Braydon is a non-stop burst of positive energy. He has the kind of non-cynical, undying passion one can have for a professional sports team. He has charisma with people even though he's young. A joy to spend time with, and his father was a total gentleman, too. He mentioned to us that there was a welcoming sort of vibe once he walked into the pub we watch all of the Premier League matches. Further proof that Mark Mulv and his fellow co-founders have made something special.

Match day was on Saturday, so Hope, Joel, and I got in my car at a very early time on Friday morning and just drove and drove. I briefly thought, Boy it would suck if the match was cancelled as rain was in the forecast for that entire day, but a sunny sky was in the forecast for the match. But I then thought, if the match happened and I missed it because of that doubt, I'd really kick myself.

After checking into our AirBNB and taking a moment to relax and have some dinner, Hope and I met up at a late-night party where MCFC Nashville meets. As we pulled up, a handful of Spurs supporters caught an Uber in the parking lot, leaving a pub filled with City supporters from around the world, drinking, eating, and singing City songs. I tried to save my voice for Saturday, but I sure had some fun singing chants from City's past.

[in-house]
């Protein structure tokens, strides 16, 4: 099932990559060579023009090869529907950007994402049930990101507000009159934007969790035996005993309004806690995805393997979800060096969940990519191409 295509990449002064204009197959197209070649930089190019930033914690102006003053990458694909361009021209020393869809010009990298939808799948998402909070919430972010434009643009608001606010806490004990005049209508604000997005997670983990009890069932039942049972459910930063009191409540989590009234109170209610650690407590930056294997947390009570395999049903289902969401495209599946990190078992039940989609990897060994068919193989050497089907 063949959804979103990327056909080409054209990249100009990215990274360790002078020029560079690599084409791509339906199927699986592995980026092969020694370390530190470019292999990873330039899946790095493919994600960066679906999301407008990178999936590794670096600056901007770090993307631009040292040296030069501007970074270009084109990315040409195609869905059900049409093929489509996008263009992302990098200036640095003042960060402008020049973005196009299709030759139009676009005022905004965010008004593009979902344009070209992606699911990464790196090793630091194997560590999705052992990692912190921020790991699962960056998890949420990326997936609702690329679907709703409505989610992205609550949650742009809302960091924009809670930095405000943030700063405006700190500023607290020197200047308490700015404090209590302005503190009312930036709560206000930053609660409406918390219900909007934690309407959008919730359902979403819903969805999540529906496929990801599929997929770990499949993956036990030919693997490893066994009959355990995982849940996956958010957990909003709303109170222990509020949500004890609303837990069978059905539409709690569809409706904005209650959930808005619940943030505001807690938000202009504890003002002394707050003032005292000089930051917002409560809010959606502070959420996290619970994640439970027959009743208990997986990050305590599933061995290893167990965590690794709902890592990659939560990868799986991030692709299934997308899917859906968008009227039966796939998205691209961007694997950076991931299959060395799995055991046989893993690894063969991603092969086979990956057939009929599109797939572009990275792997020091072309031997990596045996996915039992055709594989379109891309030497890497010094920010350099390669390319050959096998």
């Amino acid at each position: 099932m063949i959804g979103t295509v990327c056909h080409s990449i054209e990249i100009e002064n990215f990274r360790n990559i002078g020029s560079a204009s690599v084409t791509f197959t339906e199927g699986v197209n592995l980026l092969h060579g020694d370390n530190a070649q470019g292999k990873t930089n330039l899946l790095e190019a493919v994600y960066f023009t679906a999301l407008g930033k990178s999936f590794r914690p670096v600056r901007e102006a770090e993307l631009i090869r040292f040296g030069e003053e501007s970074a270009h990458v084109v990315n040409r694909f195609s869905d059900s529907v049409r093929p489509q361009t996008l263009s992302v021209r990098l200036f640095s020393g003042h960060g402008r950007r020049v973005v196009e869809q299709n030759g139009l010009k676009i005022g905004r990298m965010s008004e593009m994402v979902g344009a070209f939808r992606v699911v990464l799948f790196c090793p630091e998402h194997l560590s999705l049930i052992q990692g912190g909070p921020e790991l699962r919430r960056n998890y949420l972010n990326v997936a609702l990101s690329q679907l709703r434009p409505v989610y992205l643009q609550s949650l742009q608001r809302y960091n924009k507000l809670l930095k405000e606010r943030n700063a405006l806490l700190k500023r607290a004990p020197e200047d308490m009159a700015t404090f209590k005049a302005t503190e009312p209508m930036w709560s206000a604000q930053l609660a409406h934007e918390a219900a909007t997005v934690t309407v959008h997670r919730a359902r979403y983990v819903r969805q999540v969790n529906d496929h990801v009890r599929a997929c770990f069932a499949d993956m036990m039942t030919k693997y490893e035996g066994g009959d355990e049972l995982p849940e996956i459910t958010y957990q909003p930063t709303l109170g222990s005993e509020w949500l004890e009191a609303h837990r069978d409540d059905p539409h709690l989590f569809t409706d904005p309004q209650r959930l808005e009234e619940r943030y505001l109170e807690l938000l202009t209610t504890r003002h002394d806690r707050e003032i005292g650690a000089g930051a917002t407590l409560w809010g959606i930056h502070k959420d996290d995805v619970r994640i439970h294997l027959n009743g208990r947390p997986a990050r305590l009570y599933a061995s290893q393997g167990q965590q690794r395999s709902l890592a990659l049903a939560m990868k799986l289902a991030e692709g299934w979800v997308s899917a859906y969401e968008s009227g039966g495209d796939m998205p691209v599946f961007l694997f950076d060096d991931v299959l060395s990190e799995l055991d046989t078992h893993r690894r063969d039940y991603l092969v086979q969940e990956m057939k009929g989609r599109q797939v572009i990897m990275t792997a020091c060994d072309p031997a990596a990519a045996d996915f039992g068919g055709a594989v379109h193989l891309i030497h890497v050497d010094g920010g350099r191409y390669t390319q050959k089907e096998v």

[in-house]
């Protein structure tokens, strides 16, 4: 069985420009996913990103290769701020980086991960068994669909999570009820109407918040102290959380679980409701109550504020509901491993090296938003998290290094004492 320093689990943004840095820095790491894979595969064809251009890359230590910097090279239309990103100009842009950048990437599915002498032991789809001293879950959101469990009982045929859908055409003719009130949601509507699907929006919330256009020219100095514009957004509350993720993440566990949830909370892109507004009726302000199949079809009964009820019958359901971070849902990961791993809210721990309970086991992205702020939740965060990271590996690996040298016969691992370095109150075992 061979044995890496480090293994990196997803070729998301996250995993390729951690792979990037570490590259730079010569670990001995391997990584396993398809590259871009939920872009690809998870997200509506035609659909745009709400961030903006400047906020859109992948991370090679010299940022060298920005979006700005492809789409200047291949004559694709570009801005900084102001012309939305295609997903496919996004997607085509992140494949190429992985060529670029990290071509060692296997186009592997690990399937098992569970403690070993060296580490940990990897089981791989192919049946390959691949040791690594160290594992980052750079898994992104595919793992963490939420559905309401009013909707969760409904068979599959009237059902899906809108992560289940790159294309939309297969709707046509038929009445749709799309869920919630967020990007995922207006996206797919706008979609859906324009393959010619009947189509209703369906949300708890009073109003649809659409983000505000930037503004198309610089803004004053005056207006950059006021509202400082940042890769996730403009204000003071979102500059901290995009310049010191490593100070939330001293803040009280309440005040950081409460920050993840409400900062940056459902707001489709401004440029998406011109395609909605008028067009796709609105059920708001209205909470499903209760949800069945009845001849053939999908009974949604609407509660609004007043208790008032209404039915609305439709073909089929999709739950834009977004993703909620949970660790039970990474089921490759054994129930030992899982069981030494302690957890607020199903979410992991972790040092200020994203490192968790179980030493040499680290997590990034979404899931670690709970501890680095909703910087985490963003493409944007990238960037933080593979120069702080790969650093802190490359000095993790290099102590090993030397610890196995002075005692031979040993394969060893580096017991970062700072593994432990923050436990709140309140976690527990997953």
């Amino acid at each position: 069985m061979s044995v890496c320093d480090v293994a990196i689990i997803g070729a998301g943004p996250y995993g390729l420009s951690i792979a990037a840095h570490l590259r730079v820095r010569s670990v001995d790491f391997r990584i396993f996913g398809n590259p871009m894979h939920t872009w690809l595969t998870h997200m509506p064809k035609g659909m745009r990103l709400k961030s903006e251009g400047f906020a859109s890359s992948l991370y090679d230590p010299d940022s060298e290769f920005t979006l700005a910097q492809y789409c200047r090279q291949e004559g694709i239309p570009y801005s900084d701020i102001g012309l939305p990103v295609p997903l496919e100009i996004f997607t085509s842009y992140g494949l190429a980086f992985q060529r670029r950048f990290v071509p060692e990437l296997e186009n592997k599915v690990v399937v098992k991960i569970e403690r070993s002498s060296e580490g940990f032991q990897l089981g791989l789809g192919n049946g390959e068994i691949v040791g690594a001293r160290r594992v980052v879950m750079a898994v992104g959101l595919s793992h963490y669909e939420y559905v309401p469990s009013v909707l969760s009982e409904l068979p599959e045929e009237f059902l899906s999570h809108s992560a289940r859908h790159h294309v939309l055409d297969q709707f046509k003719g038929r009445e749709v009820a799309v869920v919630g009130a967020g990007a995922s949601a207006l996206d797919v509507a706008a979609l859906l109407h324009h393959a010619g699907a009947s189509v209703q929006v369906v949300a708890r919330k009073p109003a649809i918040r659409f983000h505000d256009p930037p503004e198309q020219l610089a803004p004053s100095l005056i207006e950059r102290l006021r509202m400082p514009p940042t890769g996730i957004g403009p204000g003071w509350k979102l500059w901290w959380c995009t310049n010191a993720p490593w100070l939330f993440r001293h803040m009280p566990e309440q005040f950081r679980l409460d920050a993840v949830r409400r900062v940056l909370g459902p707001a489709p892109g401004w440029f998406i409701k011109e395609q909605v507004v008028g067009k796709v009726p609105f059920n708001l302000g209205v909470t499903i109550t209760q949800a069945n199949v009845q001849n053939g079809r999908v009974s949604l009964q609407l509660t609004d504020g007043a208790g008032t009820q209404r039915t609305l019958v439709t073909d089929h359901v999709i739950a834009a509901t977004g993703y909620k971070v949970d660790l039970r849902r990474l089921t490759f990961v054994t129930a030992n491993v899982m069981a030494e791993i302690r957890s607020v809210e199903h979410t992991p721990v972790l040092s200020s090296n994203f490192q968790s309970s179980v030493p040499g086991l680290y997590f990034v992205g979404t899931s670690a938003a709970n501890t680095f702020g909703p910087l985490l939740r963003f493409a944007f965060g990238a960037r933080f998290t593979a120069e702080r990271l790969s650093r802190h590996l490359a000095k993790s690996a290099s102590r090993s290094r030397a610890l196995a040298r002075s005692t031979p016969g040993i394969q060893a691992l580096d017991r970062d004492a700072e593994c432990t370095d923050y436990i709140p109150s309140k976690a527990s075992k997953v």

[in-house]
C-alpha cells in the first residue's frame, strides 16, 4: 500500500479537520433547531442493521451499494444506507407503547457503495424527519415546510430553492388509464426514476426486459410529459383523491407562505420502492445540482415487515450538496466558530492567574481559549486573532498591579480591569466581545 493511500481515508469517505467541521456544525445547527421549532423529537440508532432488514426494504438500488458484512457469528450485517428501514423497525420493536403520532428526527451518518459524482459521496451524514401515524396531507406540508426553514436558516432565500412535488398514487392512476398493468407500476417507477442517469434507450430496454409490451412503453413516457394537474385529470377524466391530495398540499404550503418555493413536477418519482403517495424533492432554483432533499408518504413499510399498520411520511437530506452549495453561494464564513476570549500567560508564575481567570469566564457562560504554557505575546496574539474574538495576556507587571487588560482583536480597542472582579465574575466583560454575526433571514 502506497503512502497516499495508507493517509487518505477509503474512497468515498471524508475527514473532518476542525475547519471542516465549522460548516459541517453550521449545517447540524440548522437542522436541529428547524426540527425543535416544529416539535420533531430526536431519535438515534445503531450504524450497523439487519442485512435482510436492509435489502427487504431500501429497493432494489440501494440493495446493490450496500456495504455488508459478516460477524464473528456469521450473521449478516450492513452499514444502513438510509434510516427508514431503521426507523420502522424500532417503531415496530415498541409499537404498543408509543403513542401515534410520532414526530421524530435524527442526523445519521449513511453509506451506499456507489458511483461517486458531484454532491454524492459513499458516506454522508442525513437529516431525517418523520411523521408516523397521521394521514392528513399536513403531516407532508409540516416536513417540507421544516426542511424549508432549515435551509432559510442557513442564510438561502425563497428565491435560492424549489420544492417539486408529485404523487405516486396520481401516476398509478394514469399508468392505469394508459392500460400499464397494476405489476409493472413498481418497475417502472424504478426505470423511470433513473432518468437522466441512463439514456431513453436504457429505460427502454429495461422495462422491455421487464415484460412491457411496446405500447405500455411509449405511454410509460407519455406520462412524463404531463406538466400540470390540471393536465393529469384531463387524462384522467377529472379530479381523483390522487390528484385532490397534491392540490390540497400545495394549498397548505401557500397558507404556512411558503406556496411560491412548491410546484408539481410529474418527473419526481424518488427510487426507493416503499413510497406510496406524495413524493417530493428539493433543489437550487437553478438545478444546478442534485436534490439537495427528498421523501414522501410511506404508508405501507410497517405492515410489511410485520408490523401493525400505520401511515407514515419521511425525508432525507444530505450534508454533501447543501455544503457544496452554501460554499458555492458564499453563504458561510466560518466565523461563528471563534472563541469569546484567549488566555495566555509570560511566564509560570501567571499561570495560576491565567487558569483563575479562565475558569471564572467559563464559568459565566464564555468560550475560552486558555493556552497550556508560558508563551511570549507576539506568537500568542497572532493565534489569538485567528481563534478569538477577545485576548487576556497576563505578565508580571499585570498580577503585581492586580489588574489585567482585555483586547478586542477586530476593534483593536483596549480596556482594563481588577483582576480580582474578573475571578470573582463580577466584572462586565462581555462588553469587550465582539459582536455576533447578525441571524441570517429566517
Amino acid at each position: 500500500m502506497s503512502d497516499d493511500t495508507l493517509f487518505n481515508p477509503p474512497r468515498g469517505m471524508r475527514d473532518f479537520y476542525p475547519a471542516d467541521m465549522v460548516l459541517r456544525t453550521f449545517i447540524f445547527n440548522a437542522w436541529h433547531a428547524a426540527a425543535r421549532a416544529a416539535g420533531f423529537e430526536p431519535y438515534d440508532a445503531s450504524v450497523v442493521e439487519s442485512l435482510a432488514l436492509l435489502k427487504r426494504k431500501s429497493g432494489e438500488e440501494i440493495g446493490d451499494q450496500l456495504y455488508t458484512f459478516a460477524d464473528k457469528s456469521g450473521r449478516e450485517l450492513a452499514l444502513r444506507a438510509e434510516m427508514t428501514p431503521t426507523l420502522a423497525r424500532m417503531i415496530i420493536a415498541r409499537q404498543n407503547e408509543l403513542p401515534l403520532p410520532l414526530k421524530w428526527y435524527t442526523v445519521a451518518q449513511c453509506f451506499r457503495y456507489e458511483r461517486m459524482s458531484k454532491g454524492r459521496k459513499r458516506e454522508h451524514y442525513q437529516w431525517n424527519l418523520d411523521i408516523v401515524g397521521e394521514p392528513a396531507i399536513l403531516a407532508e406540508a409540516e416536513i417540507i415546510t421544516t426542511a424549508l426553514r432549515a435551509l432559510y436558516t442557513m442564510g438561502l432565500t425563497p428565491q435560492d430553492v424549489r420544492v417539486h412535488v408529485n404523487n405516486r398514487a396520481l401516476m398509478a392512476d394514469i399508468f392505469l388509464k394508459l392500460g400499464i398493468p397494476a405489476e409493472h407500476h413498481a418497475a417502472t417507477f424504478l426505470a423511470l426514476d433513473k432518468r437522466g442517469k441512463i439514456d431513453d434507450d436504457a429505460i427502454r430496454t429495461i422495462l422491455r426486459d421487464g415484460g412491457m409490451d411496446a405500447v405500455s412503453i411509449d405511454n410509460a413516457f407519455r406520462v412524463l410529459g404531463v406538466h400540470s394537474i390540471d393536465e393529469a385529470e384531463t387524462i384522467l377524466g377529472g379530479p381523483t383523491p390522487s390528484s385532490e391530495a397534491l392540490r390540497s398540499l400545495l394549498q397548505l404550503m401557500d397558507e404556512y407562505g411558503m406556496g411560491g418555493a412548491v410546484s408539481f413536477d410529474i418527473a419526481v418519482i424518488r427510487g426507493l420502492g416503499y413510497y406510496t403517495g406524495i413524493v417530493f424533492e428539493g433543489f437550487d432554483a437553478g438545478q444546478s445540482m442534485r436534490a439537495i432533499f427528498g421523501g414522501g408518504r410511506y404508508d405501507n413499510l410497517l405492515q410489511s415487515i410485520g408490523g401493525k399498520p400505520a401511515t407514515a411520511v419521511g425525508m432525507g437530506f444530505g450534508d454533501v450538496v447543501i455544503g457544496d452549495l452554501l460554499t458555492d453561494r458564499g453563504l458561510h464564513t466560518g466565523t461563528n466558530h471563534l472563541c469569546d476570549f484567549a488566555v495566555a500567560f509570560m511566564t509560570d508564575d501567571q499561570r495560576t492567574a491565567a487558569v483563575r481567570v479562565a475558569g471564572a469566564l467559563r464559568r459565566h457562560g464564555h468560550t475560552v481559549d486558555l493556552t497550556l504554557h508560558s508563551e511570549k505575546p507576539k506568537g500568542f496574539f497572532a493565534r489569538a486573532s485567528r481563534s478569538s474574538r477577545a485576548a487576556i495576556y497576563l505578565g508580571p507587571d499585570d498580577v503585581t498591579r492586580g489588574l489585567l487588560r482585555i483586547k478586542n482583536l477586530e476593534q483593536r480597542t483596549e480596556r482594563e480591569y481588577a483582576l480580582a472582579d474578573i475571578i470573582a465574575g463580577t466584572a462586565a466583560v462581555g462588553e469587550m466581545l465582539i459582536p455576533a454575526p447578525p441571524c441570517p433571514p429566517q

Saturday came. The sun was shining, vibes were good. Tottenham and City supporters were all over downtown near Nissan Stadium. Hope and I went to a City-related meet-up at the George Jones Museum, which is more sports bar than museum, and it was filled to the brim with people in sky blue, in addition to the country music tourists. We ran into Braydon and his father and they recognized us right away. Good times were had, but there was a match to see.

To save some money on parking and keep ourselves sane, we took a Lyft to the match. Our driver was a very enthusiastic man who knew the town extremely well, dropping us off at the stadium without having to sit in a very long line of cars. I had not been to a large American football field since the early 1990s, so to see the monstrosity that most NFL stadiums are these days caused me to step back and take in the awe of it.

Once we found our seats, I realized we were in for something extraordinary.